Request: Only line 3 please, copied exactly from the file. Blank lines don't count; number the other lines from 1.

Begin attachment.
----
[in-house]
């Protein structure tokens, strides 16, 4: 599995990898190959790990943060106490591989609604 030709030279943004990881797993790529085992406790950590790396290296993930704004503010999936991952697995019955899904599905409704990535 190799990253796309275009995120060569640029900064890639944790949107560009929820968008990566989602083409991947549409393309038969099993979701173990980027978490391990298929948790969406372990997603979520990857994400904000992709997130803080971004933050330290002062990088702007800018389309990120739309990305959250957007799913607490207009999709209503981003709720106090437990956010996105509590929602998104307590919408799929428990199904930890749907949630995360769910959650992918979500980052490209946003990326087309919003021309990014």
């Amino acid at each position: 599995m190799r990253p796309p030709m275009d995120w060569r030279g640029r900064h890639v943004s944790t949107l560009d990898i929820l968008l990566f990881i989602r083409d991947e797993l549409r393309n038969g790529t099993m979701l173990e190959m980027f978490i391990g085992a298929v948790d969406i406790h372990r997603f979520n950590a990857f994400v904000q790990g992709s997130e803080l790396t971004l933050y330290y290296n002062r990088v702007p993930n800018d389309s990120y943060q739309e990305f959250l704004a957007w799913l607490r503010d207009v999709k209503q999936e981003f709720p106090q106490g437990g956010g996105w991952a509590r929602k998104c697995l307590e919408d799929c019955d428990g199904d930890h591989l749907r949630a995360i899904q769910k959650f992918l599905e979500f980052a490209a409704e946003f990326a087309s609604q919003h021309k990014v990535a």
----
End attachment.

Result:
């Amino acid at each position: 599995m190799r990253p796309p030709m275009d995120w060569r030279g640029r900064h890639v943004s944790t949107l560009d990898i929820l968008l990566f990881i989602r083409d991947e797993l549409r393309n038969g790529t099993m979701l173990e190959m980027f978490i391990g085992a298929v948790d969406i406790h372990r997603f979520n950590a990857f994400v904000q790990g992709s997130e803080l790396t971004l933050y330290y290296n002062r990088v702007p993930n800018d389309s990120y943060q739309e990305f959250l704004a957007w799913l607490r503010d207009v999709k209503q999936e981003f709720p106090q106490g437990g956010g996105w991952a509590r929602k998104c697995l307590e919408d799929c019955d428990g199904d930890h591989l749907r949630a995360i899904q769910k959650f992918l599905e979500f980052a490209a409704e946003f990326a087309s609604q919003h021309k990014v990535a």